Sugarcane India is 2nd largest producer after Brazil Requires 27C temperature and annual rainfall between 75cms to 100cms. It is a source of sugar, gur, khandsari and molasses. Grown in UP, Maharashtra, Karnataka, Tamil Nadu, AP, Bihar, Punjab and Haryana.
Oil Seeds India is the largest producer of oil seeds in the world. They include groundnut, mustard, coconut, sesamum(til), soyabean, castor seeds, cotton seeds, linseed and sunflower. Used to make edible oil as well as in the production of soap, cosmetics and ointments.
Tea Tea is an important beverage crops. Introduced in India by the British. Requires frequent showers evenly distributed over the year ensuring continuous growth of tender leaves. Requires abundant and cheap labor. Major tea-producing states are Assam, Darjeeling and Jalpaiuri district, West Bengal, TN and Kerala.
Coffee India produces about 4% of the world’s coffee production. Arabica variety is grown in India that was brought from Yemen. Grown in Nilgiri in Karnataka, Kerala and Tamilnadu. India produces about 4% of the world’s coffee production. Arabica variety is grown in India that was brought from Yemen. Grown in Nilgiri in Karnataka, Kerela and Tamilnadu.
Horticulture Crops India is the largest producer of fruits and vegetables in the world. Mangoes are grown in Maharashtra, AP, UP and WB. Oranges are grown in Nagpur and Cheerapunjee. Bananas are grown in Kerala, Mizoram, Maharashtra, and Tamil Nadu Lichi and Guava are grown in UP and Bihar Pineapple are grown in Meghalaya Grapes are grown in AP and Maharashtra Apples, pears, apricots and walnuts are gown in J&K and Himachal Pradesh. India produces about 13% of worlds vegetable pea, cauliflower, onion, cabbage, tomato, brinjal and potato.
Rubber It is an equatorial crop grown in tropical and sub-tropical areas. Requires moist and humid climate with rainfall of more that 200 cm and temperature above 24 C Rubber in an important industrial raw material. Mainly grown in Kerala , TN, Karnataka, and Andaman and Nicobar Islands and Garo Hills Meghalaya. India is the 5th largest producer of world’s natural rubber.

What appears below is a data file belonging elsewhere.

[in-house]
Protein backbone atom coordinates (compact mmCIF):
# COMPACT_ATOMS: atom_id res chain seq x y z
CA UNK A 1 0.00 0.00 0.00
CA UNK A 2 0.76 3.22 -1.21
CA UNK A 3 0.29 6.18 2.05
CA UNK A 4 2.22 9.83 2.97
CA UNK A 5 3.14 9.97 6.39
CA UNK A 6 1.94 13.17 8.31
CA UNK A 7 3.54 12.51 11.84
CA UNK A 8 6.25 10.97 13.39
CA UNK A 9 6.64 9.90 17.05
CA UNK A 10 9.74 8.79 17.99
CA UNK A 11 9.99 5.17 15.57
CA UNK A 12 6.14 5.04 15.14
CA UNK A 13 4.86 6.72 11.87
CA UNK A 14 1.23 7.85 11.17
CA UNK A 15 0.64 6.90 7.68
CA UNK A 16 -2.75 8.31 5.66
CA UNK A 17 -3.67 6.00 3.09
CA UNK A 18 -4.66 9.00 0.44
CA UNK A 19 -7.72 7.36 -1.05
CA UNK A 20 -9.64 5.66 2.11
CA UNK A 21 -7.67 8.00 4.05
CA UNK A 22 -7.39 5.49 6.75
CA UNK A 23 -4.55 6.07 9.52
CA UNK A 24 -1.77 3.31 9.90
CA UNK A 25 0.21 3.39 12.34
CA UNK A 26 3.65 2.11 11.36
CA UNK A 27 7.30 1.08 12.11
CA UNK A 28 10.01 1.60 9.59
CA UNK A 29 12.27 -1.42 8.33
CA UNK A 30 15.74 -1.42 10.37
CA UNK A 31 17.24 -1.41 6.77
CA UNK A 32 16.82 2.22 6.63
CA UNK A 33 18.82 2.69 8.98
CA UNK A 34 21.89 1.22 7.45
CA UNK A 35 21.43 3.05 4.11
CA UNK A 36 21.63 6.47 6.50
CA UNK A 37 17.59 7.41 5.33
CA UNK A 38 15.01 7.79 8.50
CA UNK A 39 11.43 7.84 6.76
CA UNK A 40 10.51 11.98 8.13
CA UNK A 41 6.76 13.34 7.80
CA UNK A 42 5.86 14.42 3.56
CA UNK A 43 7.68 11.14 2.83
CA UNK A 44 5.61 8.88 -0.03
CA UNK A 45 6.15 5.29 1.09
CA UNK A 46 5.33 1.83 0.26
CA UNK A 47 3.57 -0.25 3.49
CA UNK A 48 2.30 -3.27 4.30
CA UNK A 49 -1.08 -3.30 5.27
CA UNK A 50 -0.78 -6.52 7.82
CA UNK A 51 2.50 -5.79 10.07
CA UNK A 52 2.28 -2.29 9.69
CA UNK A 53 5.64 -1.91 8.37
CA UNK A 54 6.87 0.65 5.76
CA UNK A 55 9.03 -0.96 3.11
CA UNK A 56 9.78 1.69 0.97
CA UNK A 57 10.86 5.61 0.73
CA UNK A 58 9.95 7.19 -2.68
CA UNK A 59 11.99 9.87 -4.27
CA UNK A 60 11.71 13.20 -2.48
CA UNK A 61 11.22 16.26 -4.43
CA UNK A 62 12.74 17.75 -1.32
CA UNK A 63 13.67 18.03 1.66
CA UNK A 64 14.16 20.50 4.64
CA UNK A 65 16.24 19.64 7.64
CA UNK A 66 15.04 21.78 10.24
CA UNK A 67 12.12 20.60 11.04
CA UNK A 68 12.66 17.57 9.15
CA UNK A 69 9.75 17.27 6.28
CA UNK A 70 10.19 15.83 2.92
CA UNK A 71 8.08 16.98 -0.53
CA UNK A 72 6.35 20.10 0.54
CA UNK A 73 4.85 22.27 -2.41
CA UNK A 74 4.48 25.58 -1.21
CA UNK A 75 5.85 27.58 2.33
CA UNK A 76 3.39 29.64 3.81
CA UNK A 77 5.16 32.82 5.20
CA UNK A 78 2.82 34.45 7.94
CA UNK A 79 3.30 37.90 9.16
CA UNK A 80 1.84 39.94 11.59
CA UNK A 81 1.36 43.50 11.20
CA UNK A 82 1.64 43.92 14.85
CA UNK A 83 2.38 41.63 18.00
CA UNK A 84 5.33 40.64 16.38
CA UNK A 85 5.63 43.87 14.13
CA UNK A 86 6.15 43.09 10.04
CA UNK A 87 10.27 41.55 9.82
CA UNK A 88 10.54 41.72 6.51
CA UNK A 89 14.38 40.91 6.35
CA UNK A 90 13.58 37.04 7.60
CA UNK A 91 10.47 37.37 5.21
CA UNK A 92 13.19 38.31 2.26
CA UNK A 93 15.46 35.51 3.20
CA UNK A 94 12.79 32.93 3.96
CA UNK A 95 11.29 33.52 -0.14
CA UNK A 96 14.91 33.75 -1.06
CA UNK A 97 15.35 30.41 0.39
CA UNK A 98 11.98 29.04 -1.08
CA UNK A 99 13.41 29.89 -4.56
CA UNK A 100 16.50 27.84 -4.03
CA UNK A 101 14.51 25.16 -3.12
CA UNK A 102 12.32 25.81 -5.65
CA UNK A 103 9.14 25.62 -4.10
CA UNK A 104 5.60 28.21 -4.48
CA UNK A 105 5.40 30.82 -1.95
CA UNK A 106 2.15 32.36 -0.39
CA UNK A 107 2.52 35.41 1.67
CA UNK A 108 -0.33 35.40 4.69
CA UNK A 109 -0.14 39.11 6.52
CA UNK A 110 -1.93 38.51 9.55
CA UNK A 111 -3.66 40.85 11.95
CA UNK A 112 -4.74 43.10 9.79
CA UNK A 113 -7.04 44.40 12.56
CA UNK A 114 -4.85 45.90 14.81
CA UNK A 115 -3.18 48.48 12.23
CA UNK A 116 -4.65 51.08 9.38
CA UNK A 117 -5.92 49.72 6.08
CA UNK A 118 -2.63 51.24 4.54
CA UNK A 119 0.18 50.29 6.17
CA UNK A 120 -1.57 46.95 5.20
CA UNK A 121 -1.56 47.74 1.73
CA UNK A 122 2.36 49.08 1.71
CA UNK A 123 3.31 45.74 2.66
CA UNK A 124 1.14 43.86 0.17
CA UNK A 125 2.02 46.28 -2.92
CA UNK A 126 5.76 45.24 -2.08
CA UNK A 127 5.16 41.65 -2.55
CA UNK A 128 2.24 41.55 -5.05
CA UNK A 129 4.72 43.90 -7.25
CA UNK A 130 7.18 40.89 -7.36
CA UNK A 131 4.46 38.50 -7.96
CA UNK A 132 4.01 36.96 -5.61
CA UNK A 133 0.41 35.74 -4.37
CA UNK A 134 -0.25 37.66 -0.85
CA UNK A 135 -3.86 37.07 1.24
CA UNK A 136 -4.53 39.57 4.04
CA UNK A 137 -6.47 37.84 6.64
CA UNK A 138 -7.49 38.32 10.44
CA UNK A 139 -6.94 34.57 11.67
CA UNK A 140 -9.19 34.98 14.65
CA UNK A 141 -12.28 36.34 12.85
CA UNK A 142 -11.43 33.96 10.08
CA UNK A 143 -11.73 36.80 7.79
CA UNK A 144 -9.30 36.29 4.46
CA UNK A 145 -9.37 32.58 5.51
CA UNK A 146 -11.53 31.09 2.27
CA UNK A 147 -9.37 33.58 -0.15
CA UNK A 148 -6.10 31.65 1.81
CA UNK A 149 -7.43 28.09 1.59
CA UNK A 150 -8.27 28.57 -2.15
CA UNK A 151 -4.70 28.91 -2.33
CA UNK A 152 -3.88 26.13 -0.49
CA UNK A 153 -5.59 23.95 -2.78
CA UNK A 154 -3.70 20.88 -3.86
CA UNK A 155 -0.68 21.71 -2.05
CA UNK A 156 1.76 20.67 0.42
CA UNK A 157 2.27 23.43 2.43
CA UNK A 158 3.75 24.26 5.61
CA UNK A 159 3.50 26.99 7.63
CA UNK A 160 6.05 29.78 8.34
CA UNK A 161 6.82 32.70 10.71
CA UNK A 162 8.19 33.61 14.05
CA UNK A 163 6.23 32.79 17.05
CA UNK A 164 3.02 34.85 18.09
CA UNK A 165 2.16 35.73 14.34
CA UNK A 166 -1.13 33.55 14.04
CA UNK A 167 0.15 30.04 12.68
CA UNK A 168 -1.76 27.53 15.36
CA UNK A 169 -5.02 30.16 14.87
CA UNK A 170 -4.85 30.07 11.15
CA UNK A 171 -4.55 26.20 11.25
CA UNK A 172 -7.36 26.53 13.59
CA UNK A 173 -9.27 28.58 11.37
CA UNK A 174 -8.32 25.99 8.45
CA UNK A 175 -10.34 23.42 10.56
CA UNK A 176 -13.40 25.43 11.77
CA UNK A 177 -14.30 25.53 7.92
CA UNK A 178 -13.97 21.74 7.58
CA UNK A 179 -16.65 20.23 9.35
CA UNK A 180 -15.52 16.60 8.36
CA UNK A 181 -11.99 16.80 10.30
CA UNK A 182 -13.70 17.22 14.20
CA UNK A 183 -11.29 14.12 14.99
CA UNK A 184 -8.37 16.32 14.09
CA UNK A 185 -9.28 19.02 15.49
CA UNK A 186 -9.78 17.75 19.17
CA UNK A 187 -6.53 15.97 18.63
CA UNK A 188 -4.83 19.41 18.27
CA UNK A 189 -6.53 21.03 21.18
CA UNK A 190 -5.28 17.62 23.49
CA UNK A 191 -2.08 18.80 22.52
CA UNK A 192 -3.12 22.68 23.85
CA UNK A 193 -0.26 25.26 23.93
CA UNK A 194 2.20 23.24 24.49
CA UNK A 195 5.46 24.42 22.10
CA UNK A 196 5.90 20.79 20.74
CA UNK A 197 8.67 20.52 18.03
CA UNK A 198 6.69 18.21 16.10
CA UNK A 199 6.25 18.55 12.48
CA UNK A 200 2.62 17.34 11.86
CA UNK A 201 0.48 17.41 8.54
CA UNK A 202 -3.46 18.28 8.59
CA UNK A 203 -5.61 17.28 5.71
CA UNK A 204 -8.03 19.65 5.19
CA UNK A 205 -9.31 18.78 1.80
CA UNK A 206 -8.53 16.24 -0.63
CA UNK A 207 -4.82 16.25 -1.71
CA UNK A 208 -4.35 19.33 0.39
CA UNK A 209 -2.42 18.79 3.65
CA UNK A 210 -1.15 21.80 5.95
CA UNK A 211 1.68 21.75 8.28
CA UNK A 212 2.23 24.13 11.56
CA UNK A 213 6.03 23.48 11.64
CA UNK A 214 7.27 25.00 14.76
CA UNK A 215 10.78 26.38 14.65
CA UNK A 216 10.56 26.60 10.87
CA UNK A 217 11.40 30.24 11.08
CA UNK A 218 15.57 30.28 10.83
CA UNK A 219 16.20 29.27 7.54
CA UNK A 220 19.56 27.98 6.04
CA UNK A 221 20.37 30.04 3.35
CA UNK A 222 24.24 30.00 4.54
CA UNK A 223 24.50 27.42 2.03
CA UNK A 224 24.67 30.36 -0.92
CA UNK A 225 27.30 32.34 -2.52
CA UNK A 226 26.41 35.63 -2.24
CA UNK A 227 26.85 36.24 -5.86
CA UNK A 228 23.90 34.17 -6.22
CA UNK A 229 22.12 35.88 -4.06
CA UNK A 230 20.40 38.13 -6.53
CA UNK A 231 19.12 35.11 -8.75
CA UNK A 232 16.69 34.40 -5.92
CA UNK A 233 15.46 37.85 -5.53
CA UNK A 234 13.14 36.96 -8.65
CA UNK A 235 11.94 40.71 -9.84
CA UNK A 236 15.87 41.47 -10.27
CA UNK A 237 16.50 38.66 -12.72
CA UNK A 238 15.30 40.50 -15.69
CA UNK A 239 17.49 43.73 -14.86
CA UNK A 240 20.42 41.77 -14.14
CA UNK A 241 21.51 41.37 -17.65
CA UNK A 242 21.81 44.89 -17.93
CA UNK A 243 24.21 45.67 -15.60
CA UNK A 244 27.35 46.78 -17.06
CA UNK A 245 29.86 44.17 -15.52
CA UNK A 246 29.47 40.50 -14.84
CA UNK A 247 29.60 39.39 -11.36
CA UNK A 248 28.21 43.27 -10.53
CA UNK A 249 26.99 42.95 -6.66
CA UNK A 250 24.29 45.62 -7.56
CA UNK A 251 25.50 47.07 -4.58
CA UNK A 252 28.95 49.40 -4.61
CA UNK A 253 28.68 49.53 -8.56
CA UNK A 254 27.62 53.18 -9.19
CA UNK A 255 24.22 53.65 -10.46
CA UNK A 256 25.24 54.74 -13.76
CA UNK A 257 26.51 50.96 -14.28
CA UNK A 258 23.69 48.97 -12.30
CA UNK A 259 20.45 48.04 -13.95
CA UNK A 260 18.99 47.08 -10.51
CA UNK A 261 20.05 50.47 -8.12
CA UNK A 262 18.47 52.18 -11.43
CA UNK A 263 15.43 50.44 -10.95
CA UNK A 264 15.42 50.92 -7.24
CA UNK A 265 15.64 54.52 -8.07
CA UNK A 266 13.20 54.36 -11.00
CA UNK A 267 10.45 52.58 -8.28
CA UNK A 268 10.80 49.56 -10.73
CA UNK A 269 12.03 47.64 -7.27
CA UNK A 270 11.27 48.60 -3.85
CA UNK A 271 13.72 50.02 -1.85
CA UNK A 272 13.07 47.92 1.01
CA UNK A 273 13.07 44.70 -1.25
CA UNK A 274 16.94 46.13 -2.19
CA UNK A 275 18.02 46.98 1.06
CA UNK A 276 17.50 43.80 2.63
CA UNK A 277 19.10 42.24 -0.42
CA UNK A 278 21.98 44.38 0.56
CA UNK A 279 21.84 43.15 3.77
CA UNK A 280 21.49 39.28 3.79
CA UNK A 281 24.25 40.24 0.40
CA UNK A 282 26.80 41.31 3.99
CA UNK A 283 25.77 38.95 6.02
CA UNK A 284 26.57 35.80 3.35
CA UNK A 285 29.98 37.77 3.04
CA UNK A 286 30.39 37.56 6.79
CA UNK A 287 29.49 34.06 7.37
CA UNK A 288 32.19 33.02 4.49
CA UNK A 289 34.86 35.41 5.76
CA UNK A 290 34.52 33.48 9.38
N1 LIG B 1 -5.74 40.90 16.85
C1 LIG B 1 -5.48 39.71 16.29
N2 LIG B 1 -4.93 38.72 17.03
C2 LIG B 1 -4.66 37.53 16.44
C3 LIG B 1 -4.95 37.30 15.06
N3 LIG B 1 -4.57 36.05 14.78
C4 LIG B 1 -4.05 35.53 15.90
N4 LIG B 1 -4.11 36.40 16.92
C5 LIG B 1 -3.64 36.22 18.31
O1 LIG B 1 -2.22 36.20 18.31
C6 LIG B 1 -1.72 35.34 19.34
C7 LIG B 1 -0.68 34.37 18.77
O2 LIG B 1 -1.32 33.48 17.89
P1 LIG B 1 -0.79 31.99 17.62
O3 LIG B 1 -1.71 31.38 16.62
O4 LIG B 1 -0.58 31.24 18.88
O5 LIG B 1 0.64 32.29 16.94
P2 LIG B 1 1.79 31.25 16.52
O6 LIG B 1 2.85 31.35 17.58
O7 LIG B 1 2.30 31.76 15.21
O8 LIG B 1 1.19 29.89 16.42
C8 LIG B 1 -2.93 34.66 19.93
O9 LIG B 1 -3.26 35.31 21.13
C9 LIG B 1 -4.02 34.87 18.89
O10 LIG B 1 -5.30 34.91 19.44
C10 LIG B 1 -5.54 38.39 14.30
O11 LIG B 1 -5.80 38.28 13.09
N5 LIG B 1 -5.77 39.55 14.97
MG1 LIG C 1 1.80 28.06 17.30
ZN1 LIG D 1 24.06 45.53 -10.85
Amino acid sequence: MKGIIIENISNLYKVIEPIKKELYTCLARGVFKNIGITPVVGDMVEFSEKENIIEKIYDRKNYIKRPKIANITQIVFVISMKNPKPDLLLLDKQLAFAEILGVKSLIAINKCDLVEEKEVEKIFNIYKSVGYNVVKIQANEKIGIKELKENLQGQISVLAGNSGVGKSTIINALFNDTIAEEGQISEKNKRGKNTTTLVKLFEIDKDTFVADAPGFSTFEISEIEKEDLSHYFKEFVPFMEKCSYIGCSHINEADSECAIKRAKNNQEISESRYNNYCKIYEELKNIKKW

Fiber Crops Cotton, Jute, Hemp and natural silk. Silk is obtained from cocoons of silkworms fed in green leaves specially mulberry. Cotton India is 3rd largest producer of Cotton in the world. Used to make cotton textile. Requires black soil, light temperature, light irrigation/rainfall, 210 days of bright sunshine and 6 to 8 months to mature. Grown in Maharashtra, Gujarat, MP, Karnataka, Andhra Pradesh, Tamil Nadu, Punjab, Haryana and UP.
Jute Known as golden fiber. Grows well on well-drained fertile soil of the flood plains where soils is renewed every year. High temperature is required during the time of growth. WB, Orissa, Bihar, Assam and Meghalaya are the major jute producing states. Used to make gunny bags, mats, ropes, yarn carpets and other artifacts.
Collectivisation Consolidation of holdings Cooperation and abolition of zamindari Agricultural Reforms:- 1.The Green Revolution 2.The White Revolution
Provision for crop insurance against drought, flood, cyclone, fire and diseases Establishment of Grameen (village) banks, and cooperative societies. Banks for providing loan facilities to the farmers at lower rates of interest.
Kisan Credit Card(KCC) Personal Insurance Accident Scheme. Special weather Bulletins and agricultural programmes were introduced on TV and Radio Announcement of minimum support price.
By Raj Quadros, X-A, 25St. Anthony High School, Majorda-Goa